So many great ideas never happen because of communications problems. Here are the five critical strategies for framing and communicating a new idea — and building support for it with at least 10% of the people in your organization.
It’s that time of year — business planning, which means this is a great time to show how your idea supports whatever your organization’s 2014 mantra may be.
I’ve been fortunate over the past few months to facilitate strategic planning sessions in several very different industry sectors. Yet all shared a common theme:
How can we better focus, collaborate and simplify work?
An incident last week jolted me awake about women in the workplace.
I participated in two days of new employee orientation for a financial services client. About 70 percent of the 40 people in the class were women, the rest men. As part of a group exercise the instructor asked for a representative from each table to stand up and share the group’s work. A man spoke for every group but one, that being my table where I stood up.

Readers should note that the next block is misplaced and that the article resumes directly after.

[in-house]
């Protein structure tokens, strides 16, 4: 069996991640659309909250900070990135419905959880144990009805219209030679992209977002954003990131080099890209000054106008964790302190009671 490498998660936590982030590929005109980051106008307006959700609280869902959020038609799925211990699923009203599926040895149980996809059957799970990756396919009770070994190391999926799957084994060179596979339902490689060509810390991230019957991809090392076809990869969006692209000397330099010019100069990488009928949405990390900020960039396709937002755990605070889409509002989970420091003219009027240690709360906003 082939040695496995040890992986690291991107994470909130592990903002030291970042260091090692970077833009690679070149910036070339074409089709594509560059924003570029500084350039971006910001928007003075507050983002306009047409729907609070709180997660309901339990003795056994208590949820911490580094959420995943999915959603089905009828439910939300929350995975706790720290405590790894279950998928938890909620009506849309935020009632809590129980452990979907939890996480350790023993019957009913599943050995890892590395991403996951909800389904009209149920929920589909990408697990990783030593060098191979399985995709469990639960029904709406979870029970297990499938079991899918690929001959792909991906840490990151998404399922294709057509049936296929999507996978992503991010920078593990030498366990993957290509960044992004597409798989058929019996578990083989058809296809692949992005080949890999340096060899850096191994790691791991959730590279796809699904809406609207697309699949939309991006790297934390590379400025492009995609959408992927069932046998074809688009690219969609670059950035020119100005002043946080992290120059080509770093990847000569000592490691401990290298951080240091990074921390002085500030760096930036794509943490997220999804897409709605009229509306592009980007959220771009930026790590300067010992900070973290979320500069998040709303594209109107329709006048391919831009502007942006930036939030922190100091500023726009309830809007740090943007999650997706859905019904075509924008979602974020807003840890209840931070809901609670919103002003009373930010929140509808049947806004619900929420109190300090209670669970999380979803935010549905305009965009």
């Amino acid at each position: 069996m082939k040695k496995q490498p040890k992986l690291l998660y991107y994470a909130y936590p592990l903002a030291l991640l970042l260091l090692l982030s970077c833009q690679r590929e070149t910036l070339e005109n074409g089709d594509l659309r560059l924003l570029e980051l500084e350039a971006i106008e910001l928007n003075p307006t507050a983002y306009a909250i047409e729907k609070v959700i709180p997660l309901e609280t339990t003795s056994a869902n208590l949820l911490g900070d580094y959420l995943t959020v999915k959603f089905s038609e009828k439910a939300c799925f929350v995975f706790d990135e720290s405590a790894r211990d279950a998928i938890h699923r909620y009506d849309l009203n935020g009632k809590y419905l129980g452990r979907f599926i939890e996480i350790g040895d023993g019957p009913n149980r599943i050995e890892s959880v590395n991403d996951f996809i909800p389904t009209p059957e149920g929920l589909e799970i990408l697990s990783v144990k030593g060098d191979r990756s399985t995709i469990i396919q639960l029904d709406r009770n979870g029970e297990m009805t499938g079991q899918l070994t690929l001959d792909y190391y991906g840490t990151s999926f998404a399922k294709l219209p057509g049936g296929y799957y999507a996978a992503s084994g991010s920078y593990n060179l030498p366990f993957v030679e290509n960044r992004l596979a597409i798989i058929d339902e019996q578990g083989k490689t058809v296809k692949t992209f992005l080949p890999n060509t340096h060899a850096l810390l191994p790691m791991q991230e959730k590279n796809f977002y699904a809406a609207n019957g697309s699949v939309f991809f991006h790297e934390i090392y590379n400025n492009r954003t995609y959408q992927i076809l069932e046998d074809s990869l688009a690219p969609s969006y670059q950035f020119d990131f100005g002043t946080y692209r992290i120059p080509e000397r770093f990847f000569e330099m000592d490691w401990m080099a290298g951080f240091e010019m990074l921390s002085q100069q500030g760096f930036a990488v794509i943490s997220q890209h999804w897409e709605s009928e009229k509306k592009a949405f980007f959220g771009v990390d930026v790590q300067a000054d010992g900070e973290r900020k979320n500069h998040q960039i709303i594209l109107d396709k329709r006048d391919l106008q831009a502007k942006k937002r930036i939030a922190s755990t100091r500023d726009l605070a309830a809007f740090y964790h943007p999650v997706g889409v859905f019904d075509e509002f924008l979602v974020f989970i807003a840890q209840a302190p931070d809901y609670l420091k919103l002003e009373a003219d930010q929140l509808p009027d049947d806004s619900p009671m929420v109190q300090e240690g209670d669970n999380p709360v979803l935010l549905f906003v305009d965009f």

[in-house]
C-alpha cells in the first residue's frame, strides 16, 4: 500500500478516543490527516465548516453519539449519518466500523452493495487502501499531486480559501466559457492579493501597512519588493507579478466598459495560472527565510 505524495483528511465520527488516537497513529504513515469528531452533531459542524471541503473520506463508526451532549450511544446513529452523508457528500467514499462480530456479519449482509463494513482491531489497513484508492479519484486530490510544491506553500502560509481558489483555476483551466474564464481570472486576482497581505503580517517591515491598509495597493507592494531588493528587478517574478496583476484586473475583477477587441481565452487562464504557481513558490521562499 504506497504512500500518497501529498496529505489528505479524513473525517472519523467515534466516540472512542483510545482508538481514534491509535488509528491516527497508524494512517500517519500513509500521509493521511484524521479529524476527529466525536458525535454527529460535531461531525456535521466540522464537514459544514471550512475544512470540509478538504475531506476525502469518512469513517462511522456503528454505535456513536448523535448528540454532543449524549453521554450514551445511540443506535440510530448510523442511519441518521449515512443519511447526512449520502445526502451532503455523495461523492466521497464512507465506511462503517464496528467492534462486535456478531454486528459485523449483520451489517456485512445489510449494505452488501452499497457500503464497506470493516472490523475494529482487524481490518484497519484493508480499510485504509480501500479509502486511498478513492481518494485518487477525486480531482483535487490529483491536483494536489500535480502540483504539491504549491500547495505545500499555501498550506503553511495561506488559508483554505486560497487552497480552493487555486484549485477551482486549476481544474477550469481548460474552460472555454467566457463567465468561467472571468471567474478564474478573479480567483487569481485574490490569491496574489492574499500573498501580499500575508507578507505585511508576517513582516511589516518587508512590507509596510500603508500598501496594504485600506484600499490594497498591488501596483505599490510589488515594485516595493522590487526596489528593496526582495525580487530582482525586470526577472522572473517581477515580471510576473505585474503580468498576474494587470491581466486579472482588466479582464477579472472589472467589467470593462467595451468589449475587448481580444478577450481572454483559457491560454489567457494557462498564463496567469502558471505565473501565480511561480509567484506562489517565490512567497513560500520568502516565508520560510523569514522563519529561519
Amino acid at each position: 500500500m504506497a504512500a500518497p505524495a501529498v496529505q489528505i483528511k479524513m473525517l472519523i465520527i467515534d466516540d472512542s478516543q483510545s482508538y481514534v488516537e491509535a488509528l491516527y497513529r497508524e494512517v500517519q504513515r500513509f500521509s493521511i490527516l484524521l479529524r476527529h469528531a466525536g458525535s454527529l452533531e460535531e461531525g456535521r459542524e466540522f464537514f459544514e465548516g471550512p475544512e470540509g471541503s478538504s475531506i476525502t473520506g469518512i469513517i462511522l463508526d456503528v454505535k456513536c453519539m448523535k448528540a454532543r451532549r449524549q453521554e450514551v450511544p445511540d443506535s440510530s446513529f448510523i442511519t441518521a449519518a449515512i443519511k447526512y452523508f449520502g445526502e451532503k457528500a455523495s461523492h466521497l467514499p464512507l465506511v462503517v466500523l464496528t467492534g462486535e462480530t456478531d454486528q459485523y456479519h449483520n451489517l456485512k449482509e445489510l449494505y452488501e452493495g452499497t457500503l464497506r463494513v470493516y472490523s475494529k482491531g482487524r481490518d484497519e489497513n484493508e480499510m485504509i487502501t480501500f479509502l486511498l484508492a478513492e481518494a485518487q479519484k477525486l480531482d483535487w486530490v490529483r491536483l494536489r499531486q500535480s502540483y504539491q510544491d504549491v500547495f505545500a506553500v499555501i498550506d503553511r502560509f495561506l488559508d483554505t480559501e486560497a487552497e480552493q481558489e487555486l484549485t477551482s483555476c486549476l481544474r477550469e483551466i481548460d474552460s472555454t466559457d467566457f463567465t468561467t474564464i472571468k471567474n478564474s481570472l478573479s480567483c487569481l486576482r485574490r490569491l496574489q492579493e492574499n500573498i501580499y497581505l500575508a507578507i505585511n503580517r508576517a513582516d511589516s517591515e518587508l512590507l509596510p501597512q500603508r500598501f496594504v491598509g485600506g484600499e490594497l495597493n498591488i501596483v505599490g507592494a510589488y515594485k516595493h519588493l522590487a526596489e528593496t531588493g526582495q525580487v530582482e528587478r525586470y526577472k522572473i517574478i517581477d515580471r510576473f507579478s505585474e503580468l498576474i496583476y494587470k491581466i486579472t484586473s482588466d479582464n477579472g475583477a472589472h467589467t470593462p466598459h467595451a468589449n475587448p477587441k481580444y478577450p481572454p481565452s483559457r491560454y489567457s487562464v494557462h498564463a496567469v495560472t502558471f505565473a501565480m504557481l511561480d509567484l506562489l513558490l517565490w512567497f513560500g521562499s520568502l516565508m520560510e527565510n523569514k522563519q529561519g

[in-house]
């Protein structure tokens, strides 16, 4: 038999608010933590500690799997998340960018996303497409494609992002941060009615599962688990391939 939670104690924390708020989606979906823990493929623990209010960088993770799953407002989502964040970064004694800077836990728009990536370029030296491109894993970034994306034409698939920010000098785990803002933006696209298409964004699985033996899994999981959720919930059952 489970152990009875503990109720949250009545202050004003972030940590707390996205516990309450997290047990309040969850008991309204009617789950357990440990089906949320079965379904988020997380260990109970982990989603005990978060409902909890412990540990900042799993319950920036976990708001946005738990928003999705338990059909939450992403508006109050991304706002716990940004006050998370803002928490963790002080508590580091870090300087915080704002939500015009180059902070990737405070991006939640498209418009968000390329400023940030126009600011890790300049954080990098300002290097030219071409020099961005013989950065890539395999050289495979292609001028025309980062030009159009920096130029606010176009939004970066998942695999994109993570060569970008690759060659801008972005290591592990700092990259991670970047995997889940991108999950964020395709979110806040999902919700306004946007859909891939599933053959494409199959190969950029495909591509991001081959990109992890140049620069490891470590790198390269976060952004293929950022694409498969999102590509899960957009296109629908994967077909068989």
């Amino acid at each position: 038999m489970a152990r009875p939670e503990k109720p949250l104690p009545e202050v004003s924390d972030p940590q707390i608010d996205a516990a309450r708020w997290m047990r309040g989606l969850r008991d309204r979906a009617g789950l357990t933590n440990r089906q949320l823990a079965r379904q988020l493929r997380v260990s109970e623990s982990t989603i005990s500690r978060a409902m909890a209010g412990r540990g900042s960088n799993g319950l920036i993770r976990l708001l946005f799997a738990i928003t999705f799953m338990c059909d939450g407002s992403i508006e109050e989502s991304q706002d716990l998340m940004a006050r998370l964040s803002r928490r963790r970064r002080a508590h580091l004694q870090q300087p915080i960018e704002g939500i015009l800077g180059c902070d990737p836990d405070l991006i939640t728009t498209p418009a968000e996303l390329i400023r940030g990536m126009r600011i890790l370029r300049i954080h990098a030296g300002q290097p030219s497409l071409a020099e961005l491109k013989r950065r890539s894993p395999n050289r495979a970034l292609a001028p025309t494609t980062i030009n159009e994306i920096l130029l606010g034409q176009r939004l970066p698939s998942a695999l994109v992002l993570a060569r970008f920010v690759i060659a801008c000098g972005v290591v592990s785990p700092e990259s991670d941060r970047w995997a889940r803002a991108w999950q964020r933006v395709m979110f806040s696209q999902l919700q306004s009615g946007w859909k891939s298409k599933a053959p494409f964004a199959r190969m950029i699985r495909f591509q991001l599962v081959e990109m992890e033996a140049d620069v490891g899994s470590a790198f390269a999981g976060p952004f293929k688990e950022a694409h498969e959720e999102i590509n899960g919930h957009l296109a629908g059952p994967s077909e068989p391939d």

I was shocked and saddened. Why are women letting men dominate, even in non-threatening situations like work orientation games?
When I was in my 20s we women boldly stood up and spoke up, knowing that our views were as valuable as the guys, oftentimes even more so. We weren’t very good at slinging the bull shit like some of our fearless men friends. So our responses were often more considered and thoughtful.
We knew we had to speak up. Trailblazers like Gloria Steinem and Bella Abzeg had worked hard and sacrificed much to help us move into the corporate world. We wanted to pay it forward by succeeding and helping other women in their journeys. Having a say and being heard was essential.
When I was working at AT&T early in my career I was promoted into a job where I made $22,000, taking over for a man who hadn’t been performing so well at the job but had been making $48,000. More than double what I was paid for the same responsibilities. I raised this disparity with HR, which told me that the man had more experience, and, confidentially, “if you keep speaking up like this you could hurt your career.” I loved telling that story, and I more loved seeing the pay gap between women and men shrink.